One way of coping with a crisis is to imagine its most extreme form – to stare into the abyss, to summon monsters. Cultivating a worst-case scenario mentality may seem a depressing practice, but it serves a positive purpose: preparation for life’s trials. If we plan for the worse and it transpires, we are prepared for it; if the worst doesn’t happen, we are pleasantly surprised. Either way we avoid being fate’s playthings.
We can even extend the exercise to everyday life, by expecting little and desiring less. That way life rarely disappoints, and it often delights. If we expect too much of life and receive too little – especially during a crisis – we will experience the opposite psychological experience: a debilitating sense of disappointment. That is best avoided.
Suggested exercise: Imagine a storm is coming. The weather forecast suggests it will be severe, perhaps one of the worst on record. How will you prepare your home for this onslaught and its aftermath? What steps will you take to protect your property and minimise damage? Then think about how you will feel if the storm passes, and only superficial damage has been done due to your wise actions.
3. Say ‘It is returned’ and turn loss and grief into gratitude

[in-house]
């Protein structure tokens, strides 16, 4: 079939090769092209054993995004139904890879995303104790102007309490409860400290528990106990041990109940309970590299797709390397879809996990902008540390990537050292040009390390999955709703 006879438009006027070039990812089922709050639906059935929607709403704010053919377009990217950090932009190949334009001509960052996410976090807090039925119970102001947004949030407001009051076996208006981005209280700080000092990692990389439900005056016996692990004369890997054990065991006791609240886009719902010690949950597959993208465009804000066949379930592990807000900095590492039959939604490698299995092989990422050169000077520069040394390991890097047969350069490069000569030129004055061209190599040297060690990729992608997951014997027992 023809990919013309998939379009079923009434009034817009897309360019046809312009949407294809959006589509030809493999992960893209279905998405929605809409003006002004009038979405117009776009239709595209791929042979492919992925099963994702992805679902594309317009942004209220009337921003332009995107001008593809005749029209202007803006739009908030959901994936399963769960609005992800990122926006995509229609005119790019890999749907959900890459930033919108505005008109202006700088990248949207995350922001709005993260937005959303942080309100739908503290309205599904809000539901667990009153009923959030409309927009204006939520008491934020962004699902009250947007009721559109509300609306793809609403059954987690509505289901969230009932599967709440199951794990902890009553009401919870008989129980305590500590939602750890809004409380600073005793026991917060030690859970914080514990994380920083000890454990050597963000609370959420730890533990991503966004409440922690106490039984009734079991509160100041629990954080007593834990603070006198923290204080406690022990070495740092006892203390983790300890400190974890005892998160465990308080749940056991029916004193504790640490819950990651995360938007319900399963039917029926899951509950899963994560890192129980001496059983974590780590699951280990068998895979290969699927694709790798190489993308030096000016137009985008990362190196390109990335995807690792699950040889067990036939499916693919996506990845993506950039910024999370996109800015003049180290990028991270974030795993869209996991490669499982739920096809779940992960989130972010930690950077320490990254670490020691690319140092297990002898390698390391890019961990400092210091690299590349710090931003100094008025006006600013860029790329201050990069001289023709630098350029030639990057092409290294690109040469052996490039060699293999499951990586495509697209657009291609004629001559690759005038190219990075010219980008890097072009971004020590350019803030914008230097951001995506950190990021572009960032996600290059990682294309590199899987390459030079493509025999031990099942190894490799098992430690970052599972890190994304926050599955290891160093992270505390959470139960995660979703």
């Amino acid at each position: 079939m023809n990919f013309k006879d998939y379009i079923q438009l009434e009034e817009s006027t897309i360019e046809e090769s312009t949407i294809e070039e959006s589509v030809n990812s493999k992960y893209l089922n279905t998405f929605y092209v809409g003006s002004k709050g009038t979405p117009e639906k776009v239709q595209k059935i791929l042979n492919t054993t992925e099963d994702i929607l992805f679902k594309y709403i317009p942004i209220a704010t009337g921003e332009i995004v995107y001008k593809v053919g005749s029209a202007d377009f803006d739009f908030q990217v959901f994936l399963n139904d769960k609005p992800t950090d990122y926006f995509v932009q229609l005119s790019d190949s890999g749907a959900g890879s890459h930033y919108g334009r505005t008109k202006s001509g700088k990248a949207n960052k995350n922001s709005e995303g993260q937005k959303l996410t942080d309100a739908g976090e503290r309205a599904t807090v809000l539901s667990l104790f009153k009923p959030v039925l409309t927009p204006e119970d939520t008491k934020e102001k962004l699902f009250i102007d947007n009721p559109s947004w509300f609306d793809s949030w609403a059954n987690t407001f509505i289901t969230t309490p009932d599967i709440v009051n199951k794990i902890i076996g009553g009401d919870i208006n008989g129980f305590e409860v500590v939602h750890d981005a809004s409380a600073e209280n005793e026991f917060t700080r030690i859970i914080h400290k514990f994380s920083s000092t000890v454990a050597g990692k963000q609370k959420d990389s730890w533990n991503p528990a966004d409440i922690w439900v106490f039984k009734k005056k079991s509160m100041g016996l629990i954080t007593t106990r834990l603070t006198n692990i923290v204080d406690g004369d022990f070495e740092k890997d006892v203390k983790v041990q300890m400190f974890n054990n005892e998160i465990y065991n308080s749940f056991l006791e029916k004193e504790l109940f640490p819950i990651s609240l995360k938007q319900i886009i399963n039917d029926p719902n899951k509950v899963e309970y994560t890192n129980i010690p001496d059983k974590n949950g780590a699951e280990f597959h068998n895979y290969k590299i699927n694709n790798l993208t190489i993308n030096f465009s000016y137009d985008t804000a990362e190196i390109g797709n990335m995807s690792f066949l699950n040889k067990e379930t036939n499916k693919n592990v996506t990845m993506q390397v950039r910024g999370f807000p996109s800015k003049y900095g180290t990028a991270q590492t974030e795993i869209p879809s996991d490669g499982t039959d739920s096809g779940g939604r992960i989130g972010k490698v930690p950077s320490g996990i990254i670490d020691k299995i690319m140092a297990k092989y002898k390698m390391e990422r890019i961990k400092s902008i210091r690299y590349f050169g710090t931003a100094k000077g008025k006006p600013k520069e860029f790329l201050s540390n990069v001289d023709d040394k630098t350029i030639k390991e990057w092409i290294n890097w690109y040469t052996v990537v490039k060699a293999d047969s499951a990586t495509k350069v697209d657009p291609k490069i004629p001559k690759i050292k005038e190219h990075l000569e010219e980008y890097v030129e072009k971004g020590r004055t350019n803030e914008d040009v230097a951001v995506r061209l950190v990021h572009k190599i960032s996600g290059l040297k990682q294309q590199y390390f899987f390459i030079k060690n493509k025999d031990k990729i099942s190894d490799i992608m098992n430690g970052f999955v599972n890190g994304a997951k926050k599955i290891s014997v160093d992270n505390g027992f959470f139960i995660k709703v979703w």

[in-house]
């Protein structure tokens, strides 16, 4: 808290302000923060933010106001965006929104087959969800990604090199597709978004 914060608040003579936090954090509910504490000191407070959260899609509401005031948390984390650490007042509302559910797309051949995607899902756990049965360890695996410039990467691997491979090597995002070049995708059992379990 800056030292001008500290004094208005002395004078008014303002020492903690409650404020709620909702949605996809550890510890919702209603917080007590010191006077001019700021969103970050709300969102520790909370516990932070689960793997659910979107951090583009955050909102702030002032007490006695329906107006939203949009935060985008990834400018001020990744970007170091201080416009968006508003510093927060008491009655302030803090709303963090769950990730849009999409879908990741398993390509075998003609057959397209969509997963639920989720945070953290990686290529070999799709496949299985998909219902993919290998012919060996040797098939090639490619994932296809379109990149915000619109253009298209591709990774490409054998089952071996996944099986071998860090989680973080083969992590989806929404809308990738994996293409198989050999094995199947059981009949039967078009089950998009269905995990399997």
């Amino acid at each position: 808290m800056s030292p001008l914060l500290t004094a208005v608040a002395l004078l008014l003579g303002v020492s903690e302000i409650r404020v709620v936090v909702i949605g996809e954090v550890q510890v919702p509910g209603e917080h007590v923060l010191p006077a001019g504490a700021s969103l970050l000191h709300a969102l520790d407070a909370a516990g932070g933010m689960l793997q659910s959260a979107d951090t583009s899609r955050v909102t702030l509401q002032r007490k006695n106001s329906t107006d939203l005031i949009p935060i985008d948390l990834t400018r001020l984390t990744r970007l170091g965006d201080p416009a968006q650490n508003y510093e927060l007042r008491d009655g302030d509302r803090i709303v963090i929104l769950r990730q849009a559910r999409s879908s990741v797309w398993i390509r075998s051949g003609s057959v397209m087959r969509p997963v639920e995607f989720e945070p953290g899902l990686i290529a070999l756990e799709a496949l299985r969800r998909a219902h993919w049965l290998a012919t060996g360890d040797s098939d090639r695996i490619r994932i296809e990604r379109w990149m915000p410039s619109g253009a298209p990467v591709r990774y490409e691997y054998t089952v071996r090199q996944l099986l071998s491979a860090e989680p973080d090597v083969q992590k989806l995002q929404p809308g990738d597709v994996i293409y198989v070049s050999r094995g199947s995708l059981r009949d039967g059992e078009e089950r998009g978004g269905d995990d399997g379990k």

“Never in any case say I have lost such a thing but say ‘I have returned it’” – Epictetus
We live in an age of escalating losses. COVID-19 cost many lives and curtailed our freedom of movement and choice; the Ukraine war is resulting in a loss of life and energy security; the cost-of-living crisis is causing a loss of financial stability at individual, national and international levels. How do we deal with the psychological impact of such serious and successive losses?
Stoicism provides an answer: changing our attitude to ownership. When we feel a strong sense of control over people, possessions, or personal destiny we are much more vulnerable to their loss. We experience it as a profound existential shock. But in truth we own nothing. Everything we have is borrowed. At the end of our lives, all we possess must be returned to its true maker – whether we see that entity as God, fate, or physics.
How does this Stoic perspective help us? By reminding us that time is our most precious resource and that we should spend it wisely, for we do not know how much of it we have. Cultivating that attitude makes us more